Tim Whitehouse, Executive Director of PEER, comments to House Natural Resources Committee Democratic Roundtable on September 9, 2020 on William Perry Pendley’s Unfitness to Lead the Bureau of Land Management
Thank you Chair Haaland, Chair Grijalva and Congressman Raskin for the opportunity to share our perspective on why William Perry Pendley is unfit to lead.
A little bit about PEER.
PEER assists public employees in fighting for the ethical management of our natural resources.
PEER attorneys specialize in whistleblower protections, First Amendment rights, and civil service laws.
We are suing Interior Secretary David Bernhardt with the Western Watersheds Project, alleging Secretary Bernhardt violated the Constitution and federal law when he kept William Perry Pendley in place as the de facto leader of the Bureau of Land Management (BLM).
Pendley is the 4th “acting” BLM director in less than four years.
Combined with multiple transfers, retirements, and other high-level personnel shifts, the senior management of BLM has been hollowed out, leaving field operations in turmoil, and more centralization of decision-making than ever before.
We are deeply disturbed by Pendley’s contempt for protecting public lands and his hostility toward racial and religious groups and Native American Communities.
Many examples have already been given about why Pendley’s appointment has been so destructive on BLM.
I will briefly discuss the disruption his appointment and associated personnel chaos has had on three core BLM functions.
Land Use Planning
Supposedly, the reason to move the BLM HQ to Grand Junction was to bring decision-making closer to those affected. That has not been the case.
Consider the multi-year planning process for federal lands and mineral rights for nearly a million acres in southwest Colorado. In January, BLM abruptly jettisoned a draft plan that had been negotiated with three counties, the Governor, and affected Native American tribes. Instead, it imposed a wholly new alternative, one with vastly expanded oil and gas leasing.
Records we obtained under FOIA describes a briefing in which Headquarters appointees told Colorado BLM managers that their draft plan “misses the mark” and was “not in line with the Administration’s direction to decrease regulatory burden and increase access” and that “proposed oil and gas extraction stipulations are too restrictive.”
This same process of undermining Native American, local, and state planning efforts has occurred across the West.
Rangeland Health and Management
Pendley has announced a plan to rewrite BLM grazing rules to streamline them and make them less onerous.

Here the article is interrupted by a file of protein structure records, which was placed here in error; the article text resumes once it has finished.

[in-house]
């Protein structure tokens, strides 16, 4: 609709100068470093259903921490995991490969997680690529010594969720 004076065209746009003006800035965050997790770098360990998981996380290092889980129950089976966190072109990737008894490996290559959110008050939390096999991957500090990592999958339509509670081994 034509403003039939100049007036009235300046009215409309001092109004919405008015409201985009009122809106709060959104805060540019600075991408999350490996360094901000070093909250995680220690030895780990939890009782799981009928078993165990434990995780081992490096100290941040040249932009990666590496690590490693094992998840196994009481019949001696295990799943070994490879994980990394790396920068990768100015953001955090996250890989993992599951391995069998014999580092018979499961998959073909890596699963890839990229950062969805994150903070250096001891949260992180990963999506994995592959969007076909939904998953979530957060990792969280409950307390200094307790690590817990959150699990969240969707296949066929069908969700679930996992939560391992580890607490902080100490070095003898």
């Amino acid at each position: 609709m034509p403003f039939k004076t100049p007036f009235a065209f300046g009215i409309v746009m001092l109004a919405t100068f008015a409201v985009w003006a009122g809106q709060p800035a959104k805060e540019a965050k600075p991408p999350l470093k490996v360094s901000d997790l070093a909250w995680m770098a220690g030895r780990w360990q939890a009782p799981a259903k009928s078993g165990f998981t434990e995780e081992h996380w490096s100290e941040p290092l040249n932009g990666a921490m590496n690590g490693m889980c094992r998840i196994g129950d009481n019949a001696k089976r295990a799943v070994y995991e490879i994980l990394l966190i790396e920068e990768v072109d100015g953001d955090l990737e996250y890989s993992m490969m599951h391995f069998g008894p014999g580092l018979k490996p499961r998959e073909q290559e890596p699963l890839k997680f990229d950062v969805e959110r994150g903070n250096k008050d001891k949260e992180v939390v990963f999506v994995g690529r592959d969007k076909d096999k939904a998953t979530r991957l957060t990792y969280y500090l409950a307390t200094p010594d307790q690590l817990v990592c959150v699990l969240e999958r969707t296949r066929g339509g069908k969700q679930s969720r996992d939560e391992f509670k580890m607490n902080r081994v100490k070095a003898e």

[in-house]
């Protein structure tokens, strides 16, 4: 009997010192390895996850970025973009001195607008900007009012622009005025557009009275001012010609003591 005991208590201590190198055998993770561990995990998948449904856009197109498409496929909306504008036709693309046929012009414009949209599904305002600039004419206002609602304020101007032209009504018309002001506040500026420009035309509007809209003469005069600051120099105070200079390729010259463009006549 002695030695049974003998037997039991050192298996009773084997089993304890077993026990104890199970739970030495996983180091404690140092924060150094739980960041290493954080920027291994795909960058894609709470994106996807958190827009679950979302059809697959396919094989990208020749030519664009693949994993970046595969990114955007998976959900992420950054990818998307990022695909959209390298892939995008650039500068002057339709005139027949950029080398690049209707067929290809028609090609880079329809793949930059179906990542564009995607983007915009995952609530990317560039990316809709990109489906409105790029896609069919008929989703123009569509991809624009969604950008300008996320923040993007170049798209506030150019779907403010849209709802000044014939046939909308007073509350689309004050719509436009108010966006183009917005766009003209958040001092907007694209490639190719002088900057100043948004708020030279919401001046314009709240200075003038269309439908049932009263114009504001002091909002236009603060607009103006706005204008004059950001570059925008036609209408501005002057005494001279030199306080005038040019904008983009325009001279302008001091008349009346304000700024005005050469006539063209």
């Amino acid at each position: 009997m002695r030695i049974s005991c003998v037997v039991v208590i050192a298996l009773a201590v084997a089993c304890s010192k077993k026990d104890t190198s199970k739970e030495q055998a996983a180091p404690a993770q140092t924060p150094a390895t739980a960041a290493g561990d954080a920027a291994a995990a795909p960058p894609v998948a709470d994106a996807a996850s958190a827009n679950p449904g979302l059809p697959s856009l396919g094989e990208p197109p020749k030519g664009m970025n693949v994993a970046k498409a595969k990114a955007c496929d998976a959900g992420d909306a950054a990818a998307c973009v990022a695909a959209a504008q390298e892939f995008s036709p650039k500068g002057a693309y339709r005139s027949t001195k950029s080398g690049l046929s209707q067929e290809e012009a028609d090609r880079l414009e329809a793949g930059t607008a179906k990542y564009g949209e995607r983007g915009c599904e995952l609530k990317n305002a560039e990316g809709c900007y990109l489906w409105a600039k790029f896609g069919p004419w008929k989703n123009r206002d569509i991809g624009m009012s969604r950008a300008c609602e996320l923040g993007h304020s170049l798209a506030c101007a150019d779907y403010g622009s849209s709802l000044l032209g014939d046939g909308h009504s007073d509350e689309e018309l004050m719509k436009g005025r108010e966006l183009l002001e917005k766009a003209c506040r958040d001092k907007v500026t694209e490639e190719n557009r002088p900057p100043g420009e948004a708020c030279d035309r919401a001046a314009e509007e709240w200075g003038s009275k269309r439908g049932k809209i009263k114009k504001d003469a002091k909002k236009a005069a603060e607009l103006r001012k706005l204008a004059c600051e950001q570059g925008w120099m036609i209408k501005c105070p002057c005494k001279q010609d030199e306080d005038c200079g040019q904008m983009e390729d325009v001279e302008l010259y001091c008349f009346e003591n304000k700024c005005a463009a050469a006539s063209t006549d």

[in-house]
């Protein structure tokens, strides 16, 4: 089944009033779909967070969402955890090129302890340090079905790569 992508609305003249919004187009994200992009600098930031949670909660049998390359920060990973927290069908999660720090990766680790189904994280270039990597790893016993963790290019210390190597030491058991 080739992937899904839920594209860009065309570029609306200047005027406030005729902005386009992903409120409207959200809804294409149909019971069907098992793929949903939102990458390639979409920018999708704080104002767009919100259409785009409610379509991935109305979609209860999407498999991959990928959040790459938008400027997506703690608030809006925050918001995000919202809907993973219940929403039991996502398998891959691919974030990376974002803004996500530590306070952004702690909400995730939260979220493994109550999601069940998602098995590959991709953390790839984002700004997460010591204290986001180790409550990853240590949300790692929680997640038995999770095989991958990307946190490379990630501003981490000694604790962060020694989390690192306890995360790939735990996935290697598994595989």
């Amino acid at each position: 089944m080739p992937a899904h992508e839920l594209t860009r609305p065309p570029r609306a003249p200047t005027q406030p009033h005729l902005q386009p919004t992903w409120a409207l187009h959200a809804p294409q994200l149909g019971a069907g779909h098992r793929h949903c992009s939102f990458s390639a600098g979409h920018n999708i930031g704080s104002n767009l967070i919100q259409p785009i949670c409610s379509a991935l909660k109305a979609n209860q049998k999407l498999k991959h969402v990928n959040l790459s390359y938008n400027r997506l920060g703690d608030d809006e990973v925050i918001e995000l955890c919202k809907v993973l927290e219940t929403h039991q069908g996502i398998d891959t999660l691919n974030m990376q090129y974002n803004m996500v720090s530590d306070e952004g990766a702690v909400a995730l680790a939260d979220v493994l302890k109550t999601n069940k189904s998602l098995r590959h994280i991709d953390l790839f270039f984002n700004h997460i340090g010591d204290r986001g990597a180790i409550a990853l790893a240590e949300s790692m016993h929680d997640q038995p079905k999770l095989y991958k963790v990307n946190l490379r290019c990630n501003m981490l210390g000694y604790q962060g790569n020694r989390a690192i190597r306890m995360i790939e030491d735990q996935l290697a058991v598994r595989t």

There is no basis to support weaker grazing rules as Pendley advocates, except as another taxpayer giveaway to the livestock industry.
BLM’s most recent data on the health of federal rangelands reveal extensive damage from excessive commercial livestock grazing. The most recent rangeland health report on BLM grazing allotments across 150 million acres in 13 Western states shows –
Of total acres assessed, 42% fail to meet BLM Standards for Rangeland Health, totaling nearly 40 million acres.
These figures are underestimates because nearly 40 percent of these federal rangelands have never been assessed.
Despite these figures, grazing permits renewed after expiration without any review has doubled since 2008 and BLM’s grazing fee rates have been stealthily reduced to rock bottom levels under Pendley’s watch.
Natural Resource Enforcement
Pendley supports fringe elements on the right.
Days after arriving in office, Pendley declared that BLM Rangers would henceforth defer to local sheriffs regarding violations of federal law on BLM land.
BLM’s Rangers are called upon to enforce road closures on National Monuments to protect vulnerable resources, such as archaeological sites and critical habitat for endangered species. In some cases, local officials, including sheriffs, oppose these closures and have threatened the Rangers. Many of these sheriffs are so-called “Constitutional Sheriffs.”
The message Pendley sent to BLM Rangers is that, push comes to shove, he will not have their backs.
This has put tremendous pressure on BLM staff. These pressures are compounded by the fact that the number of BLM rangers is declining and many ranger positions remain unfilled. This means every BLM ranger is responsible for patrolling an area the size of Delaware.
In closing, we have heard so many reasons why Pendley is unfit for office. On behalf of PEER, I would like to echo the comments and concerns that have been made so far and reinforce the need for Congress to address the breakdown in governance and management at BLM, which was deliberately undertaken to allow more industry control over federal lands.
We are at an inflection point in our country. We can continue on as is at BLM and other federal agencies and risk becoming a kleptocracy – or we can work to protect democracy by restoring the rule of law, checks and balances within our government, respect for our public servants who are under attack like never before, and inclusion of all people in government decision-making.